When the chance arrived to buy a mechanical keyboard for not a lot, naturally, [Hales] jumped at it. Then it started having odd intermittent problems with some keys appearing stuck, which led to a teardown and some fault finding. The culprit was a white LED — but why this was the case is a fascinating story.
Stripping it down there didn’t seem to be an obvious culprit, but eventually, the trail led to a lack of diodes in the matrix. This keyboard had an extremely clever yet rather cursed design in which it used LEDs as both illumination and as a diode in the keyboard matrix circuit, and the faulty LED had a reverse breakdown condition that could be triggered under certain operational conditions.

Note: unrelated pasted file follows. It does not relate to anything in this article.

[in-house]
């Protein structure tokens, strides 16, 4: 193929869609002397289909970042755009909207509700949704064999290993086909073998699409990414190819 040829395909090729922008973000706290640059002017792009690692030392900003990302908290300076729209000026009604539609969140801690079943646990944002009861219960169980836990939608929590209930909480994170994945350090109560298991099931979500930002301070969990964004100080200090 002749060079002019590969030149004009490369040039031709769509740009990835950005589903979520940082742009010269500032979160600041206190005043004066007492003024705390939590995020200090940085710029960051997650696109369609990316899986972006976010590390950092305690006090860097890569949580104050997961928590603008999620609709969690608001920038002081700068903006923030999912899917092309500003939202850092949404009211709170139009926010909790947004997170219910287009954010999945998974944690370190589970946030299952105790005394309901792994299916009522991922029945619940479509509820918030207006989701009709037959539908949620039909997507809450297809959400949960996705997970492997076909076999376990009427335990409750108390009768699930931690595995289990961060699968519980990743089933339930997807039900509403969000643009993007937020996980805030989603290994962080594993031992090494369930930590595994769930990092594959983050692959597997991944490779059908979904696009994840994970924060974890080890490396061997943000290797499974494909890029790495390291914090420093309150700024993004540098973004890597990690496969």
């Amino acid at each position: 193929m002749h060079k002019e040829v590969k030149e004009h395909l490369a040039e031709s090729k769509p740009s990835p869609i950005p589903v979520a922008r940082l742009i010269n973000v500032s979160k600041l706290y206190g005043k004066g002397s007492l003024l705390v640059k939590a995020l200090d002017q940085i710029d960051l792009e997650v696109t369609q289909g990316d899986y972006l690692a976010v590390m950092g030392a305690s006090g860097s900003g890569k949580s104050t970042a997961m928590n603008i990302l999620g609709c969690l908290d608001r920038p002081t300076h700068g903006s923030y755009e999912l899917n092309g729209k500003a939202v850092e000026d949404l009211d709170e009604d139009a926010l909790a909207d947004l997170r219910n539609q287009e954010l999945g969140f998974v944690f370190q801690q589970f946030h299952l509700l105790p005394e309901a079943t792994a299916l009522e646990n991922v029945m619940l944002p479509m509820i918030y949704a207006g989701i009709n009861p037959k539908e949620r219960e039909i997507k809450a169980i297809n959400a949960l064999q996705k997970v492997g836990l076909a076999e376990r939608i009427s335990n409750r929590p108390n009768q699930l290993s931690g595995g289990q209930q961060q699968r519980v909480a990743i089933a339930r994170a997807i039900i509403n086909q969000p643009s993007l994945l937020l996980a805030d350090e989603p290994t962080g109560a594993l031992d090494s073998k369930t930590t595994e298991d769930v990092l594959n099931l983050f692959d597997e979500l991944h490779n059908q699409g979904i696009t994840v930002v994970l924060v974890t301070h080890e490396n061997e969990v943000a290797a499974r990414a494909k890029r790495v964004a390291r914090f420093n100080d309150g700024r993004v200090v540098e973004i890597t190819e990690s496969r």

More unexpectedly, it would sometimes hold on to its reverse breakdown state even after power off. Just when you think you understand a component’s properties, there’s always room for surprise. And we can safely say we’ve learned something about the design of cheaper keyboards in reading the account. It’s clear that when it comes to ‘boards, it’s best to take no chances.